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This question already has an answer here:

Two of the conditions for an asset price to have a lognormal distribution are:

  1. The volatility of the asset is constant.
  2. The price of the asset changes smoothly with no jumps.

In practice, neither of these conditions is satisfied for an exchange rate, but I don't understand why these reason determine the form of a "smile" for implied volatility?

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marked as duplicate by Ric, LocalVolatility, vonjd, Daneel Olivaw, amdopt Jun 16 '17 at 13:21

This question has been asked before and already has an answer. If those answers do not fully address your question, please ask a new question.

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    $\begingroup$ nothing in financial markets is lognormally distributed, that is just a convenient toy model $\endgroup$ – vonjd Jun 16 '17 at 11:07
  • $\begingroup$ You are right! I reformulated the question to be clearer! $\endgroup$ – Mike9 Jun 16 '17 at 11:23
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    $\begingroup$ The conditions you mention in your question are sufficient but not necessary. You can still have normally distributed log-returns when e.g. the volatility is a deterministic function of time or there is a normally distributed jump with a deterministic time of occurrence. $\endgroup$ – LocalVolatility Jun 16 '17 at 11:58
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    $\begingroup$ Also, there are a few closely related questions with answers already e.g. quant.stackexchange.com/questions/29914/…, quant.stackexchange.com/questions/4503/…. $\endgroup$ – LocalVolatility Jun 16 '17 at 12:03
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    $\begingroup$ By the way: it is called "implied volatility" and not implicit .. with the correct expression you can look it up better. $\endgroup$ – Ric Jun 16 '17 at 13:32
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There are plenty of theories but no one is 100% certain.

Theory 1: Options which have strike prices increasingly far away from the spot price are including extreme movements in the market such as black swan events into the price. When an event like this happens there is a sharp change in price of the option and extreme change in volatility.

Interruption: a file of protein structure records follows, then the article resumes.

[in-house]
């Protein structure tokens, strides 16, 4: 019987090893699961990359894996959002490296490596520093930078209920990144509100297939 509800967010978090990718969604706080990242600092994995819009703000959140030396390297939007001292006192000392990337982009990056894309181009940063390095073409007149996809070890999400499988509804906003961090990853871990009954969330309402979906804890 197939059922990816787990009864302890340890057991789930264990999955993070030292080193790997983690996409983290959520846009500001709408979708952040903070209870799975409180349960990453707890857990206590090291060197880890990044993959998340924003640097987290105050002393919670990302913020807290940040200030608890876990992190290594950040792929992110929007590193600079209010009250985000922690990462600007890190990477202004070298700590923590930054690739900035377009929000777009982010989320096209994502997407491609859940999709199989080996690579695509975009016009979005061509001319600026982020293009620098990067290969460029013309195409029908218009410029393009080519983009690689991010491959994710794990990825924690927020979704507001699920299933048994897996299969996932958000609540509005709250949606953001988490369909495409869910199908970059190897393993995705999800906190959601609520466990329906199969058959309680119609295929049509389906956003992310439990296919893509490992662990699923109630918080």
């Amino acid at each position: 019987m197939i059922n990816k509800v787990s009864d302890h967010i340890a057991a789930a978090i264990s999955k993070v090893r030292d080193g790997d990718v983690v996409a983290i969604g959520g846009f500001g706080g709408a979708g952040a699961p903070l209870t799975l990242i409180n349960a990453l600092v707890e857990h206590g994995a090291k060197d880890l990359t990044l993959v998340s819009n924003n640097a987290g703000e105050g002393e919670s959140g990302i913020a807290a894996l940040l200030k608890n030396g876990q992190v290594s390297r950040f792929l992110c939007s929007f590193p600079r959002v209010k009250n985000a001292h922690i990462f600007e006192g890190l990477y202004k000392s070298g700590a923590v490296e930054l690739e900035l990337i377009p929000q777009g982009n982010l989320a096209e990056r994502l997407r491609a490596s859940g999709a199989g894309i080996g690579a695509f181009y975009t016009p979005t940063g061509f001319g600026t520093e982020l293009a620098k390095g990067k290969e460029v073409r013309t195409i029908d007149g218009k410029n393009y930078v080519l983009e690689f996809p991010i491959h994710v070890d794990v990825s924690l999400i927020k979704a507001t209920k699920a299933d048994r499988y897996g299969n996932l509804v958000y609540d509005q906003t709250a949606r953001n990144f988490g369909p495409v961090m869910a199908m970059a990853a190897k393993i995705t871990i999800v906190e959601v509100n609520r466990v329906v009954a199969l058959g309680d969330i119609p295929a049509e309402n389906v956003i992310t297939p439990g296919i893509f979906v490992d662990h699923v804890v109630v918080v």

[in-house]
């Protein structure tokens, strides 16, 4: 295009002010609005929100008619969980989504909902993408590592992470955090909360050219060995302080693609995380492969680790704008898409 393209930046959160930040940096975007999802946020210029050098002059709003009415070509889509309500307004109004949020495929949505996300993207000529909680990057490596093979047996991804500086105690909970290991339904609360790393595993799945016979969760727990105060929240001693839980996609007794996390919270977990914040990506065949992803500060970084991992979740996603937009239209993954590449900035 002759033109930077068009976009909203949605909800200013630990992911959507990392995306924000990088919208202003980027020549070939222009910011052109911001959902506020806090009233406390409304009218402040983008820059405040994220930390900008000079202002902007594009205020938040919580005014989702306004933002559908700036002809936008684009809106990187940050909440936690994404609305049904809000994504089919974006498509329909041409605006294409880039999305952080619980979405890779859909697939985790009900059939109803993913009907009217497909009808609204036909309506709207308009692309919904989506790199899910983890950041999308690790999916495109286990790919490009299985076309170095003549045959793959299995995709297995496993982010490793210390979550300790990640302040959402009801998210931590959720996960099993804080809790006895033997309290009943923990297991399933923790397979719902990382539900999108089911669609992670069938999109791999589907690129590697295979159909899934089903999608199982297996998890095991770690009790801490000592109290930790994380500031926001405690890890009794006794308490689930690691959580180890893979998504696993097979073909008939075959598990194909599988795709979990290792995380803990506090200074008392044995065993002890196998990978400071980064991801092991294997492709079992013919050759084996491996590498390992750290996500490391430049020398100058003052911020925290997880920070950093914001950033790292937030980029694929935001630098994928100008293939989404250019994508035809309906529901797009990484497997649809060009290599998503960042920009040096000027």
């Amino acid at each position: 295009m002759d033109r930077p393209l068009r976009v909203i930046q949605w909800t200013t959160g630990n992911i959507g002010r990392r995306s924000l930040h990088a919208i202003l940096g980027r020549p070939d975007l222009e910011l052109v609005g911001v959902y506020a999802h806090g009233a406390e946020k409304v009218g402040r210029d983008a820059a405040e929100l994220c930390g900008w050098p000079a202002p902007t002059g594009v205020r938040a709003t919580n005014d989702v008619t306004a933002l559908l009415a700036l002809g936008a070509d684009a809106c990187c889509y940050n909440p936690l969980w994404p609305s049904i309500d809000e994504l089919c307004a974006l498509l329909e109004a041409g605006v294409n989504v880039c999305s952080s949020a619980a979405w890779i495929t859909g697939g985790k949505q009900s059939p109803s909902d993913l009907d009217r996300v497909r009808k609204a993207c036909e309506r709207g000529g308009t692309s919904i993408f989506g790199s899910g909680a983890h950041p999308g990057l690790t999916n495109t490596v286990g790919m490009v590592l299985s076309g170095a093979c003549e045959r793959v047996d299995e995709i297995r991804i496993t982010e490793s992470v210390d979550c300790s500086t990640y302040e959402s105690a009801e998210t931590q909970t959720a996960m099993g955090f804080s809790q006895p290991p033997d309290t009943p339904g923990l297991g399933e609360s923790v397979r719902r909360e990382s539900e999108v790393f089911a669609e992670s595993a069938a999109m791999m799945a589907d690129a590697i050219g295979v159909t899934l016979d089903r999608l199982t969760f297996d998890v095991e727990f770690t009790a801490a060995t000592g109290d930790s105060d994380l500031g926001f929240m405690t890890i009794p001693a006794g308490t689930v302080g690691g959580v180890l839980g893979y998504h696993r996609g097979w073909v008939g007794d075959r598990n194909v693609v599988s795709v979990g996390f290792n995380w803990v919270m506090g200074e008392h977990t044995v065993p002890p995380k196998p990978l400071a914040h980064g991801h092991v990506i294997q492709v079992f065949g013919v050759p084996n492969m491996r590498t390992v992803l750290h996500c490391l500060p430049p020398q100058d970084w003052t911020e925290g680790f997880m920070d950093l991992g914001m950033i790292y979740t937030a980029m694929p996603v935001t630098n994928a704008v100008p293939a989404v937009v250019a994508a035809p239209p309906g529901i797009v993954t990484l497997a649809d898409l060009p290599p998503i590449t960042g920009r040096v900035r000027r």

Theory 2: Investors may have the same demand in terms of expiration date but not strike price. Investors tend to prefer in-the-money and out-of-the-money options over ATM. Since demand pushes up the prices of options, implied volatility also becomes higher.

Theory 3: Similar to 1, implied volatility can include jump predictions, but this theory includes all types of jumps, small and medium ones as well as large ones. These jumps are accompanied by large kurtosis as stated in the link @LocalVolatility commented.

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The smile is there exactly because the model is wrong.

The reason it's used though (despite being wrong) is that it provides a convenient space to look at the underlying - the vol*

The (undiscounted) value of an option is given by:

$$ \int_0^\infty \mathrm{PDF}(s) (s-K)^+ \mathrm{d}s $$

where $\mathrm{PDF}(x)$ is the real probability distribution of the underlying. This is model independent.

Under BS, the value is the following:

$$ \int_0^\infty \mathrm{PDF_{LN}}(F,\sigma)(s) (s-K)^+ \mathrm{d}s $$

where $\mathrm{PDF_{LN}}(F,\sigma)$ is the pdf of a lognormal variable with an expected value of $F$ and vol of $\sigma$.

So now, we just need to make them match - and we have one parameter to solve for - $\sigma$. This gives us the BS vol. If the distribution truly were lognormal, you'd obtain the same vol everywhere. Since it's not, you get a changing vol.

*BS vol.

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